--ibid.

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Posts tagged racism

1 note &

don’t tell me we’re post-racial

The Trayvon Martin story is so appalling its almost unbelievable. And yet, sadly, entirely believable.

A couple of background links in case you (like me) were a little late in hearing about it:

15 facts we know about what happened (with sources) 

A longer description of what went down and the FL context, draw your own conclusions

Overview via Common Dreams

Honest commentary on the race and privilege dynamics of “suspicious behavior”

You can say this was one, racially motivated hate killing but the events certainly point to the age old issues of being black and male in the wrong neighborhood.  I don’t even know where to start on the fact that Zimmerman is not being prosecuted, I seriously checked three news sources before I believed it was even true.

Filed under race racism trayvon martin mojo police

367 notes &

theatlantic:

The Soft Bigotry of ‘Kony 2012’

The much-circulated campaign subtly reinforces an idea that has been one of Africa’s biggest disasters: that well-meaning Westerners need to come in and fix it. Africans, in this telling, are helpless victims, and Westerners are the heroes. It’s part of a long tradition of Western advocacy that has, for centuries, adopted some form of white man’s burden, treating African people as cared for only to the extent that Westerners care, their problems solvable only to the extent that Westerners solve them, and surely damned unless we can save them. First it was with missionaries, then “civilizing” missions, and finally the ultimate end of white paternalism, which was placing Africans under the direct Western control of imperialism. And while imperialism may have collapsed 50 years ago, that mentality persists, because it is rewarding and ennobling to feel needed and to believe you are doing something good.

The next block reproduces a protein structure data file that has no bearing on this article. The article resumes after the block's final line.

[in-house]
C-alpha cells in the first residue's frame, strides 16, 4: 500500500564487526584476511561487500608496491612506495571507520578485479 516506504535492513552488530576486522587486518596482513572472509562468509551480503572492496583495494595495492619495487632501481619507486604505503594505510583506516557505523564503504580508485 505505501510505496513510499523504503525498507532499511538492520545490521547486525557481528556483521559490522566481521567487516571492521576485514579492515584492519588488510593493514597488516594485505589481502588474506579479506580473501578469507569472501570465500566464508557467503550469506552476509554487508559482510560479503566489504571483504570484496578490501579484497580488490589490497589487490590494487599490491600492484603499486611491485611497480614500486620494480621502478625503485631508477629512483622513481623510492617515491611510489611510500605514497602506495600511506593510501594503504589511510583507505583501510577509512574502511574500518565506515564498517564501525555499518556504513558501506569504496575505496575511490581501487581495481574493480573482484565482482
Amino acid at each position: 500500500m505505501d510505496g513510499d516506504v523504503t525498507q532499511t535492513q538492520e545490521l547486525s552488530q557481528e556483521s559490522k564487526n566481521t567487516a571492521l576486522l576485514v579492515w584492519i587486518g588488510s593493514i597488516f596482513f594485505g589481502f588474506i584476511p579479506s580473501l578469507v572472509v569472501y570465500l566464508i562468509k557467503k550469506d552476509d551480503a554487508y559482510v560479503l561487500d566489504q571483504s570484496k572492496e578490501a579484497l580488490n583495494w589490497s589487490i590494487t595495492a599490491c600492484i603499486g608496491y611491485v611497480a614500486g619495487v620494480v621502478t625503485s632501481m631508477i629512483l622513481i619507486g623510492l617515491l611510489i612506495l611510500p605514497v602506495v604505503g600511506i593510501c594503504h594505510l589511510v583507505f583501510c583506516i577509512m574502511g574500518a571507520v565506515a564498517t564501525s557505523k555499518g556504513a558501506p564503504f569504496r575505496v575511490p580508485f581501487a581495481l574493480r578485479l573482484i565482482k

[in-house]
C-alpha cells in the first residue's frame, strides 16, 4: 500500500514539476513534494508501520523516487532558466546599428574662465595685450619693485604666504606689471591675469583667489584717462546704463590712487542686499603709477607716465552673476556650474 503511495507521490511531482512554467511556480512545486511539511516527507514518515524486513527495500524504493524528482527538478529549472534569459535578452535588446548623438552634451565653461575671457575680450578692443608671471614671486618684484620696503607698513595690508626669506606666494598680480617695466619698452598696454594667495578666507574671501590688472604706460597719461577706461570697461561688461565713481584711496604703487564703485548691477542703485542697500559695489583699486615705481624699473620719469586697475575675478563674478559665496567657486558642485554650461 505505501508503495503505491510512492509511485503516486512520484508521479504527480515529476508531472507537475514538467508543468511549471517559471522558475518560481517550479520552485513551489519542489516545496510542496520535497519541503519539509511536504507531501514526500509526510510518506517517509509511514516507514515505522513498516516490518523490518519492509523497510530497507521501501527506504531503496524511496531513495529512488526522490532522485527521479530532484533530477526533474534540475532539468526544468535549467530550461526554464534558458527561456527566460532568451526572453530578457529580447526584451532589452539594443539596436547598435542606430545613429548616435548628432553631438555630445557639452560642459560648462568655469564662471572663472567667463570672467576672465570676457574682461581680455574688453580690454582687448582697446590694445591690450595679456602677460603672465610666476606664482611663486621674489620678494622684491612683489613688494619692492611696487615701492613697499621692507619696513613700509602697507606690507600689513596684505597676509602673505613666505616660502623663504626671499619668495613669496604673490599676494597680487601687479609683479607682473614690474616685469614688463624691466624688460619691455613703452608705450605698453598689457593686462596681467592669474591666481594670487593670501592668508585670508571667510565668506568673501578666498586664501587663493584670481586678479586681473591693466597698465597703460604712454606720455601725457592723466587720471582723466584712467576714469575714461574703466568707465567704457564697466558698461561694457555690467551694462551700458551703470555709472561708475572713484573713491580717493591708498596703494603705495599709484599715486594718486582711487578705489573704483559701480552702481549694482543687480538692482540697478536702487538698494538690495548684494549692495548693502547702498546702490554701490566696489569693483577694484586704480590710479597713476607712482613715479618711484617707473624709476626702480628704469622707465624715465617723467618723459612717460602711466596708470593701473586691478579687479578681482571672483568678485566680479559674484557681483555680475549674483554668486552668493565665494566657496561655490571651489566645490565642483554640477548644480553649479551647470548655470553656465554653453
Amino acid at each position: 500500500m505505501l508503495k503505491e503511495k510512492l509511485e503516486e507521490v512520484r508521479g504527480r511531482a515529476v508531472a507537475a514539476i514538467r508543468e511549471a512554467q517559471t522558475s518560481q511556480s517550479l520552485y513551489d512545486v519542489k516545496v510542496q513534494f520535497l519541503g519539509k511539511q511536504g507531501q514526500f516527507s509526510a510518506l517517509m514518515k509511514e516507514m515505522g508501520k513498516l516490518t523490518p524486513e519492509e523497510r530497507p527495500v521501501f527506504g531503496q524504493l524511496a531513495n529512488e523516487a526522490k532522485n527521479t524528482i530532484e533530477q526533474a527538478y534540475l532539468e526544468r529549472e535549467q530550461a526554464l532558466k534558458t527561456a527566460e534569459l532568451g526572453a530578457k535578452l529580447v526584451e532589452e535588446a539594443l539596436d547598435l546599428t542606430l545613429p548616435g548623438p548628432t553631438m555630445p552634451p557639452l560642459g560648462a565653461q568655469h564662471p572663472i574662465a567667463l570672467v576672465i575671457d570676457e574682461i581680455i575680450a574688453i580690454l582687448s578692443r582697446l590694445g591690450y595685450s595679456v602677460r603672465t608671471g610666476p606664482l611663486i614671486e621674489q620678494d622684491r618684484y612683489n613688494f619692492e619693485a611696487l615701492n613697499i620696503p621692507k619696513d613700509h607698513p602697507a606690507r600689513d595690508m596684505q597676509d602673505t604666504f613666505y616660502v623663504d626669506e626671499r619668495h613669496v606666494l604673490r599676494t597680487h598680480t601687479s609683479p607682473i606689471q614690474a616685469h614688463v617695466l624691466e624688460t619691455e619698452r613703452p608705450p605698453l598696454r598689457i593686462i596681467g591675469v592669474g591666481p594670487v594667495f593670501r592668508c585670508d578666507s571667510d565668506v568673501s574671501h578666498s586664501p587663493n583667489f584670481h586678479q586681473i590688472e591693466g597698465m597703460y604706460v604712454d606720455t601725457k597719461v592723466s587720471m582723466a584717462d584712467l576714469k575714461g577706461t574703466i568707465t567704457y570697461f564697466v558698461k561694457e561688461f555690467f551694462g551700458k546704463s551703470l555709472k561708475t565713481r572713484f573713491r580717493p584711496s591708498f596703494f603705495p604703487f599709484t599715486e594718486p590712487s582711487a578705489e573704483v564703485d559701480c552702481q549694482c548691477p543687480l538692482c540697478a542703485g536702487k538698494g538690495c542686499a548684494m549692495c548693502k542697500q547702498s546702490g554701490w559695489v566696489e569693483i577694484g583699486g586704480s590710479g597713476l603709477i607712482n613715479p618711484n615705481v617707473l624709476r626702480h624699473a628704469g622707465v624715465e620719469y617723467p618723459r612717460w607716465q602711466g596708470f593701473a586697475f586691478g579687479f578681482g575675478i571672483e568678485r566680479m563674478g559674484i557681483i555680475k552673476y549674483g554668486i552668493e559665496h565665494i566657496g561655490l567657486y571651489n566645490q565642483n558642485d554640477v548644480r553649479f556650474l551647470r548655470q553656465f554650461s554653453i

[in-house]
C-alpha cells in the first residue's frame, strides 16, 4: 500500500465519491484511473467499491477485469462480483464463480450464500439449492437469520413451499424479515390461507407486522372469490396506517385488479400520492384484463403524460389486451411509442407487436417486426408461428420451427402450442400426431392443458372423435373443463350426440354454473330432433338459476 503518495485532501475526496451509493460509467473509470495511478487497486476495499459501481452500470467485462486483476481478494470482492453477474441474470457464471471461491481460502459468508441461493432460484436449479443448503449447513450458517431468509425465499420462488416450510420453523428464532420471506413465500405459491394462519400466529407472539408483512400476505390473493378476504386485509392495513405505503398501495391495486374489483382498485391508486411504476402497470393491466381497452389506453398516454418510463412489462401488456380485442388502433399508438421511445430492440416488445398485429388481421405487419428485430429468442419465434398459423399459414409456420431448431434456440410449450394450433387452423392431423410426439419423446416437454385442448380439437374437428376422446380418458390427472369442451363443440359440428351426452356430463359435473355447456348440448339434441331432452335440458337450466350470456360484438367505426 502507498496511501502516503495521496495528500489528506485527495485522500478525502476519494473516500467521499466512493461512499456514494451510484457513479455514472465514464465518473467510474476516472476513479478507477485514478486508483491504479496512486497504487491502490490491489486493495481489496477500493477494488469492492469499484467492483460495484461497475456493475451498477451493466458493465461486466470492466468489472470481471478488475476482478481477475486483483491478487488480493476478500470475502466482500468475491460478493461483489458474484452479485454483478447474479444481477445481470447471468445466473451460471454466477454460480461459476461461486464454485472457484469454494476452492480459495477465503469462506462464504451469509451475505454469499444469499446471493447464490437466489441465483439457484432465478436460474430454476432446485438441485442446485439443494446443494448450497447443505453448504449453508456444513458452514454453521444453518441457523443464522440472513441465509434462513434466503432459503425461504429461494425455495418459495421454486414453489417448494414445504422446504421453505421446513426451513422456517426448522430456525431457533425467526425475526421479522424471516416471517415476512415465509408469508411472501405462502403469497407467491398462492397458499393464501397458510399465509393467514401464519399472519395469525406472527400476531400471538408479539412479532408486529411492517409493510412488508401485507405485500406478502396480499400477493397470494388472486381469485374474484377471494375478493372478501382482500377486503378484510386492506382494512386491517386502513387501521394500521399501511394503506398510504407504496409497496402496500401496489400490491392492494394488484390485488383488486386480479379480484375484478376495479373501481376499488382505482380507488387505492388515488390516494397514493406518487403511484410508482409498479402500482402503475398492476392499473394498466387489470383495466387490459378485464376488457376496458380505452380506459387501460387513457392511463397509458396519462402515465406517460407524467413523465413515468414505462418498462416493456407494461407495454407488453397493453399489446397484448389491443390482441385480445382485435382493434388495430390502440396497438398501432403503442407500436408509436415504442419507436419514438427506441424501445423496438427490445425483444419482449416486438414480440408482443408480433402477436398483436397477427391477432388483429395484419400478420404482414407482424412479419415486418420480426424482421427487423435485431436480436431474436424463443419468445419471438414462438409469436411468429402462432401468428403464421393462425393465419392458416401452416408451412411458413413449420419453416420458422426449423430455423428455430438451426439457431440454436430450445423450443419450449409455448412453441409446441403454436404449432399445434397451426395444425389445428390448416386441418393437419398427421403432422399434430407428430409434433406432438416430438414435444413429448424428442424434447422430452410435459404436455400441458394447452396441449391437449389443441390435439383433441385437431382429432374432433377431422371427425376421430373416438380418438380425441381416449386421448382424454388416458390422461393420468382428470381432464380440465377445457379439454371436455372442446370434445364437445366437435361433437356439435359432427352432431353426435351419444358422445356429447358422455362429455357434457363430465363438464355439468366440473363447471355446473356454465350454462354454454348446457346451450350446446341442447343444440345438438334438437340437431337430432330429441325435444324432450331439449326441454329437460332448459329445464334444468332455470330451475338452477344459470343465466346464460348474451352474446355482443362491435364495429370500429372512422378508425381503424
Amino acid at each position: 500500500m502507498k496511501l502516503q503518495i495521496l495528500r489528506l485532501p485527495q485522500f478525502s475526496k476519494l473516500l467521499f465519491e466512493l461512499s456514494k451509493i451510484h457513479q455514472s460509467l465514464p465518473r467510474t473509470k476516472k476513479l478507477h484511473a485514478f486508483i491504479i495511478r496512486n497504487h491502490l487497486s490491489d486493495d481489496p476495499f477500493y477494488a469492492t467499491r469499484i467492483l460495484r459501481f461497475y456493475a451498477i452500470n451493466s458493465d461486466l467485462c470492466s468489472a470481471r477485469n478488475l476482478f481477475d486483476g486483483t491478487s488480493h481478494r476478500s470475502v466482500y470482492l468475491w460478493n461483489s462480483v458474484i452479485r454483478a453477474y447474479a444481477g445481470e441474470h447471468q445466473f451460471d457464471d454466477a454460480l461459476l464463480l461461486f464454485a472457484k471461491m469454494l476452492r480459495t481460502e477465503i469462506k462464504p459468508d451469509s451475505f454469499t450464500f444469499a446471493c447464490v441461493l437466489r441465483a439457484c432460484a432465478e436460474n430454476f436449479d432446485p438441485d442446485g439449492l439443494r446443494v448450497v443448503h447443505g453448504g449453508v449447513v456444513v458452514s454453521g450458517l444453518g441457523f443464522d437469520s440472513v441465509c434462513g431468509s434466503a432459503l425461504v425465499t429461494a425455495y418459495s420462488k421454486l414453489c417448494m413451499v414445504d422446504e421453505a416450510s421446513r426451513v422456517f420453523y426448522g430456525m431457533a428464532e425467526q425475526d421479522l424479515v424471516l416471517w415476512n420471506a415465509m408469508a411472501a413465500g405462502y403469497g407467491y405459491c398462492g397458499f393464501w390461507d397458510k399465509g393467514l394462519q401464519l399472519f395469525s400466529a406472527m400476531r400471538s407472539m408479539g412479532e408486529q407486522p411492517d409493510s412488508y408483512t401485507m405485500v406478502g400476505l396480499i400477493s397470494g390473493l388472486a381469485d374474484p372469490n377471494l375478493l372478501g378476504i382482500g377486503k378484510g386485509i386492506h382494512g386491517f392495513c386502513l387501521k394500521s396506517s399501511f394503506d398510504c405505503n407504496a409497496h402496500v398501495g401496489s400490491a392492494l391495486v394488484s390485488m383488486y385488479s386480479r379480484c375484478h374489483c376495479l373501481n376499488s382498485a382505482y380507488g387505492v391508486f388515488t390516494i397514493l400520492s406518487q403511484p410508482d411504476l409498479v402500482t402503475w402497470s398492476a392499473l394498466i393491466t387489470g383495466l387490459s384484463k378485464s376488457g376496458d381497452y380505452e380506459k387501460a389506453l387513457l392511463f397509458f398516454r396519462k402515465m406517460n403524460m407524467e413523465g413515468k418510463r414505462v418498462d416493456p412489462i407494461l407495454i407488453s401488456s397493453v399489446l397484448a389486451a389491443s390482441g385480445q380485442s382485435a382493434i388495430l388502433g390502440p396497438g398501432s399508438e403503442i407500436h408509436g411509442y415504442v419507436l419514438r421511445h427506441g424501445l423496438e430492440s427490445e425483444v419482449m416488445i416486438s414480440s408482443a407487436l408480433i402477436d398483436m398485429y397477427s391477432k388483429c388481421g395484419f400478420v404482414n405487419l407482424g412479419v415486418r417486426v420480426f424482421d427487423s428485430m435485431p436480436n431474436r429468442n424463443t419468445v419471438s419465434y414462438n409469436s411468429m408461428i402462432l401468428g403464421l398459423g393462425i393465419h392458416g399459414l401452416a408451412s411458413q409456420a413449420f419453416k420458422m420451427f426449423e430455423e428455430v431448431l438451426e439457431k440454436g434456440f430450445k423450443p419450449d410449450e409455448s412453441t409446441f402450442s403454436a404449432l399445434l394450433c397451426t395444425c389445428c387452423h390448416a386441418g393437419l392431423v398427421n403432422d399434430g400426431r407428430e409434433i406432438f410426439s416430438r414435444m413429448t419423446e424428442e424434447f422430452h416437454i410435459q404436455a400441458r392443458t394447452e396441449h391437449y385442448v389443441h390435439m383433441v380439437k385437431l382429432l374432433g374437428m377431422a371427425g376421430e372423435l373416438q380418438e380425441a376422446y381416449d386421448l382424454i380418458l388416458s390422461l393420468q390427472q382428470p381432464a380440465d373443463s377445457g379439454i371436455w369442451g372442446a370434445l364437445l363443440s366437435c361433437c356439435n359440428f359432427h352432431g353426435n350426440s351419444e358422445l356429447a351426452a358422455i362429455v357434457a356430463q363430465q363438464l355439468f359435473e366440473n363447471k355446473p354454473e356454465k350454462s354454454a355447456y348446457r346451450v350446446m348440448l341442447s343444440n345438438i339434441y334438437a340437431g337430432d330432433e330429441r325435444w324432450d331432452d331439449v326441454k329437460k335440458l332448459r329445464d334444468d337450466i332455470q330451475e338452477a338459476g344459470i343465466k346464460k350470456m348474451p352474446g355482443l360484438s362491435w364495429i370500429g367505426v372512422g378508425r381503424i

“African solutions for African problems” isn’t just a State Department slogan, and it isn’t about promoting African leadership, although that’s certainly important. Africans are already leaders. There are many reasons for Africa’s amazing rise over the last ten years, but one of the biggest has been African leadership. It’s not a coincidence that the 200 years of Western leadership in Africa were some of the continent’s worst. Africans have proven time and again that they’re better at fixing African problems. While helping is always good, and it’s great that people care, what Kony 2012 ignores is that Africans are not “invisible” and the last thing they need is for a bunch of Westerners to parachute in and take over (again). We sometimes mistake our position at the top of the global food chain as evidence that we’re more capable, that our power will extend into complicated and far-away societies, that we’ll be better at fixing their problems than they are. This assumption, both well-meaning and self-glorifying, has led us into disaster after disaster after disaster.
Read more. [Image: Invisible Children]

theatlantic:

The Soft Bigotry of ‘Kony 2012’

The much-circulated campaign subtly reinforces an idea that has been one of Africa’s biggest disasters: that well-meaning Westerners need to come in and fix it. Africans, in this telling, are helpless victims, and Westerners are the heroes. It’s part of a long tradition of Western advocacy that has, for centuries, adopted some form of white man’s burden, treating African people as cared for only to the extent that Westerners care, their problems solvable only to the extent that Westerners solve them, and surely damned unless we can save them. First it was with missionaries, then “civilizing” missions, and finally the ultimate end of white paternalism, which was placing Africans under the direct Western control of imperialism. And while imperialism may have collapsed 50 years ago, that mentality persists, because it is rewarding and ennobling to feel needed and to believe you are doing something good.

African solutions for African problems” isn’t just a State Department slogan, and it isn’t about promoting African leadership, although that’s certainly important. Africans are already leaders. There are many reasons for Africa’s amazing rise over the last ten years, but one of the biggest has been African leadership. It’s not a coincidence that the 200 years of Western leadership in Africa were some of the continent’s worst. Africans have proven time and again that they’re better at fixing African problems. While helping is always good, and it’s great that people care, what Kony 2012 ignores is that Africans are not “invisible” and the last thing they need is for a bunch of Westerners to parachute in and take over (again). We sometimes mistake our position at the top of the global food chain as evidence that we’re more capable, that our power will extend into complicated and far-away societies, that we’ll be better at fixing their problems than they are. This assumption, both well-meaning and self-glorifying, has led us into disaster after disaster after disaster.

Read more. [Image: Invisible Children]

Filed under africa racism imperialism Neo-Colonialism colonialism kony2012 the atlantic